FoodNet Canada 2012 Short Report


FoodNet Canada tracks illnesses of the gut, commonly known as food-poisoning, in Canadians and traces them back to their sources, such as food, water and animals. These data are analyzed to help determine which sources are causing the most illness among Canadians and helps us track illnesses and their causes over time.

In the 2012 surveillance year, FoodNet Canada was active in two areas: the Region of Waterloo Public Health, and the Fraser Health Authority of lower mainland British Columbia. In each location, or "sentinel site", enhanced human disease surveillance is performed in parallel with active surveillance of specific bacteria, viruses and parasites and the possible sources to which the ill may have been exposed.

The purpose of this report is to present the preliminary findings from the 2012 surveillance year in both sentinel sites. This report will be followed by a comprehensive annual report which will include more extensive analyses of temporal trends and subtyping information for an integrated perspective on enteric disease from exposure to illness. Following seven years of integrated surveillance, some general trends in exposures and diseases have been observed. These findings provide current information for consideration in the development of food safety policies in Canada.

At the farm level, it is relatively common to find enteric human pathogens in food-producing farm animal manure. For example, Campylobacter has been detected consistently in dairy, beef and swine manure though rarely in broiler chicken manure. Salmonella was commonly detected in broiler chicken farms and on swine manure.

Results also demonstrate that these pathogens, as well as verotoxigenic E. coli, are found in the surface waters (which are untreated) of the Ontario sentinel site, in both urban and rural sections of the watershed, and at local freshwater beaches. Cryptosporidium and Giardia were also found in a number of these areas. These results demonstrate that contact with the environment is a likely exposure route for human cases. However, this exposure route is still secondary to the food-borne route of transmission.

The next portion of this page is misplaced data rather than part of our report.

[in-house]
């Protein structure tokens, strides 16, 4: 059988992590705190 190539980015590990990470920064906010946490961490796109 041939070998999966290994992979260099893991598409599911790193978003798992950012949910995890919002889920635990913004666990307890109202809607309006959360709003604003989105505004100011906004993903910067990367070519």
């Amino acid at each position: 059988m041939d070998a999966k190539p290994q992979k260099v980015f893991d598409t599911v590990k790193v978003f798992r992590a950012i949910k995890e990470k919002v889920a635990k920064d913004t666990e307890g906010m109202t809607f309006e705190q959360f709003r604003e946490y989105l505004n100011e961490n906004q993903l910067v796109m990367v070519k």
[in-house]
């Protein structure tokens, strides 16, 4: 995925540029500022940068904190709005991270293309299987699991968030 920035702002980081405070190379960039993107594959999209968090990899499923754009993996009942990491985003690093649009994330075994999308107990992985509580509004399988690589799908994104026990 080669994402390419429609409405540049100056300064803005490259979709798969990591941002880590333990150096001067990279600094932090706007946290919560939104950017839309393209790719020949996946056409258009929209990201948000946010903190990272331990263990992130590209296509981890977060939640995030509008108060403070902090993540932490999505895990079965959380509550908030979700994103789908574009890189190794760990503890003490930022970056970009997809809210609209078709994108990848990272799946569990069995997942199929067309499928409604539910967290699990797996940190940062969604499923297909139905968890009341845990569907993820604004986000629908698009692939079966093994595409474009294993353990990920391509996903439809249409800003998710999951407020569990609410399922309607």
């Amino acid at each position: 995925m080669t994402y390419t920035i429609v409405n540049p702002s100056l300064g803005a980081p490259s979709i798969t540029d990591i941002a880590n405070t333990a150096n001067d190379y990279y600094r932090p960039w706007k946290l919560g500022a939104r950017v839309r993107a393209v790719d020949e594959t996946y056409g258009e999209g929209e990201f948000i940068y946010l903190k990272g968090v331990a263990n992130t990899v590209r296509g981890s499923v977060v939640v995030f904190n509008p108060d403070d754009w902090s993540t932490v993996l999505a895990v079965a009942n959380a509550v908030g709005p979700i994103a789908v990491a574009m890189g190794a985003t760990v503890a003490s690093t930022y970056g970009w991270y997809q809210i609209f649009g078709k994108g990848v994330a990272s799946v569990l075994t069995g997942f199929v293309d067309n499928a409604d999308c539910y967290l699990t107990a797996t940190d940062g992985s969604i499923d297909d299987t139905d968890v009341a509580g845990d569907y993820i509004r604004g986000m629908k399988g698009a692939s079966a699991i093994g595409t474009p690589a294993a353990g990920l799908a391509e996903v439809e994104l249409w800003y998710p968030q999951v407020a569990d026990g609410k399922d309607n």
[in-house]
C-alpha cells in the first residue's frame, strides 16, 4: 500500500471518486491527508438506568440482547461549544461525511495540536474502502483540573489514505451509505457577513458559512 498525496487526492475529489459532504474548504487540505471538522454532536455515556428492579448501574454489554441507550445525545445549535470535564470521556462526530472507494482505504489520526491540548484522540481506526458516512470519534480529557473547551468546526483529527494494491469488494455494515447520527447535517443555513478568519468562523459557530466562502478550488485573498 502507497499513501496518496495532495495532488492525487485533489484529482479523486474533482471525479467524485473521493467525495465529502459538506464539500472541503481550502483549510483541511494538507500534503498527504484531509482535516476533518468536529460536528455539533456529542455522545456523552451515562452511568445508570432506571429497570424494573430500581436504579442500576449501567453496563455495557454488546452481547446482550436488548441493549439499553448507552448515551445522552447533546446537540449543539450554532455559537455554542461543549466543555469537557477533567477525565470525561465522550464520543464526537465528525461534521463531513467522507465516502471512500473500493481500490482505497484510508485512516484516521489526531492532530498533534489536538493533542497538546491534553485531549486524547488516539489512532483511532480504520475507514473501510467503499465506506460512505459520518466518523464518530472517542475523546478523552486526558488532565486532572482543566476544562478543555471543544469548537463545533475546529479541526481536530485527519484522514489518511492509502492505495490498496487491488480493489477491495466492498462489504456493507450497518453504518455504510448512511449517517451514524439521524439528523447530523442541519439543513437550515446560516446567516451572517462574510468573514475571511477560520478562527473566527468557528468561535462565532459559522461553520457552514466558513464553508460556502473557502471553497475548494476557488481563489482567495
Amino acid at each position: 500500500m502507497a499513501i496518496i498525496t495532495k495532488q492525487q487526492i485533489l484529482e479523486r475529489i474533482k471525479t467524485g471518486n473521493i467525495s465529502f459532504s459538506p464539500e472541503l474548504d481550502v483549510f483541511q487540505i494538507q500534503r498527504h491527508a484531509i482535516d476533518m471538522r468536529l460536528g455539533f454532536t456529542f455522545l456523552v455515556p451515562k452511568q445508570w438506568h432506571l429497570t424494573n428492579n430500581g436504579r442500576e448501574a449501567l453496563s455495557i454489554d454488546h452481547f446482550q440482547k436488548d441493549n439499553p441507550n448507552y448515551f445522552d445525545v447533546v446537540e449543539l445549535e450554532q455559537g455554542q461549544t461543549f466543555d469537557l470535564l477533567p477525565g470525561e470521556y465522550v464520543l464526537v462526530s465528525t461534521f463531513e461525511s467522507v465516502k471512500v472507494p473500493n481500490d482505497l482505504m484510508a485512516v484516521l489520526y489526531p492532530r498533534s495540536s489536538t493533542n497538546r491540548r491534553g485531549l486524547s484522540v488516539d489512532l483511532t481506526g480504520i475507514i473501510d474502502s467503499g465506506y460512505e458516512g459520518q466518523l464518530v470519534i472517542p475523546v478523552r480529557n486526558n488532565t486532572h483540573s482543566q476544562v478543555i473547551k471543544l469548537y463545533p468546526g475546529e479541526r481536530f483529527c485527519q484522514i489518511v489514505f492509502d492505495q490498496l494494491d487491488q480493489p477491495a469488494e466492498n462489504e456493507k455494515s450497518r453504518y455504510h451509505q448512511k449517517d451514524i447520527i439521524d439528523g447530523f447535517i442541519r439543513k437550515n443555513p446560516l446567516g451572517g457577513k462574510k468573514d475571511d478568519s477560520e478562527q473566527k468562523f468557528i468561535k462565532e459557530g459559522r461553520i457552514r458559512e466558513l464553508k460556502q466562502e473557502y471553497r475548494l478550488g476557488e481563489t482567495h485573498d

Retail level surveillance results from FoodNet Canada indicate that Salmonella, Campylobacter and Listeria monocytogenes are frequently found on retail chicken breasts and in some cases more frequently on processed poultry products. These could be potential areas of focus for food safety interventions.

Parasitic and viral pathogens were also detected on retail fresh herbs (all positives were imported). Though the viability/infectivity of these pathogens could not be determined with the PCR testing methods used, the test does indicate that viable pathogens could be on these products, suggesting that further monitoring is warranted.

In the human component, FoodNet Canada reports that both Salmonella and Campylobacter infections are consistently the top two bacterial pathogens causing human illness and that their rates of endemic infection remained elevated again in 2012. These results are in-line with the possible exposures observed from retail and environmental sources.

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